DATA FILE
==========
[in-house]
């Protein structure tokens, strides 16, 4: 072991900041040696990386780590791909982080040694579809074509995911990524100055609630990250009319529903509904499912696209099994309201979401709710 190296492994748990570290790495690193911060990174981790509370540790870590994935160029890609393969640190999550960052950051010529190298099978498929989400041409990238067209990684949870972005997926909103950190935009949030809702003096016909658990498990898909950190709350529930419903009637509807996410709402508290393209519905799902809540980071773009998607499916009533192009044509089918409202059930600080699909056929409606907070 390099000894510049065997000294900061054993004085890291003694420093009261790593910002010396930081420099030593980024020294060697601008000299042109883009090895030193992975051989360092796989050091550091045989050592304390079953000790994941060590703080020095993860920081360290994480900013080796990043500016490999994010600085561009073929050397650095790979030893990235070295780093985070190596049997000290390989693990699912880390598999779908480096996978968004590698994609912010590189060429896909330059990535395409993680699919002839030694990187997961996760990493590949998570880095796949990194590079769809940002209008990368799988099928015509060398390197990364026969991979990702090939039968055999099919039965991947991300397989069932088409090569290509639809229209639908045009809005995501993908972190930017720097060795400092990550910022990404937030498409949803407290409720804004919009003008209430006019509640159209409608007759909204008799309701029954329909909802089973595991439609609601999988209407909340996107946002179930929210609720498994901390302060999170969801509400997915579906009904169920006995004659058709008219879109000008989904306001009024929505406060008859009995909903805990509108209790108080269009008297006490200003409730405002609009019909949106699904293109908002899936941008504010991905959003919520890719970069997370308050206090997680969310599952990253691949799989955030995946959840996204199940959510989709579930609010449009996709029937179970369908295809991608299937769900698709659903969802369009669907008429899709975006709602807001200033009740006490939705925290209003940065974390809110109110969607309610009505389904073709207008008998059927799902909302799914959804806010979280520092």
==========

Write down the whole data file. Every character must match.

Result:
[in-house]
């Protein structure tokens, strides 16, 4: 072991900041040696990386780590791909982080040694579809074509995911990524100055609630990250009319529903509904499912696209099994309201979401709710 190296492994748990570290790495690193911060990174981790509370540790870590994935160029890609393969640190999550960052950051010529190298099978498929989400041409990238067209990684949870972005997926909103950190935009949030809702003096016909658990498990898909950190709350529930419903009637509807996410709402508290393209519905799902809540980071773009998607499916009533192009044509089918409202059930600080699909056929409606907070 390099000894510049065997000294900061054993004085890291003694420093009261790593910002010396930081420099030593980024020294060697601008000299042109883009090895030193992975051989360092796989050091550091045989050592304390079953000790994941060590703080020095993860920081360290994480900013080796990043500016490999994010600085561009073929050397650095790979030893990235070295780093985070190596049997000290390989693990699912880390598999779908480096996978968004590698994609912010590189060429896909330059990535395409993680699919002839030694990187997961996760990493590949998570880095796949990194590079769809940002209008990368799988099928015509060398390197990364026969991979990702090939039968055999099919039965991947991300397989069932088409090569290509639809229209639908045009809005995501993908972190930017720097060795400092990550910022990404937030498409949803407290409720804004919009003008209430006019509640159209409608007759909204008799309701029954329909909802089973595991439609609601999988209407909340996107946002179930929210609720498994901390302060999170969801509400997915579906009904169920006995004659058709008219879109000008989904306001009024929505406060008859009995909903805990509108209790108080269009008297006490200003409730405002609009019909949106699904293109908002899936941008504010991905959003919520890719970069997370308050206090997680969310599952990253691949799989955030995946959840996204199940959510989709579930609010449009996709029937179970369908295809991608299937769900698709659903969802369009669907008429899709975006709602807001200033009740006490939705925290209003940065974390809110109110969607309610009505389904073709207008008998059927799902909302799914959804806010979280520092």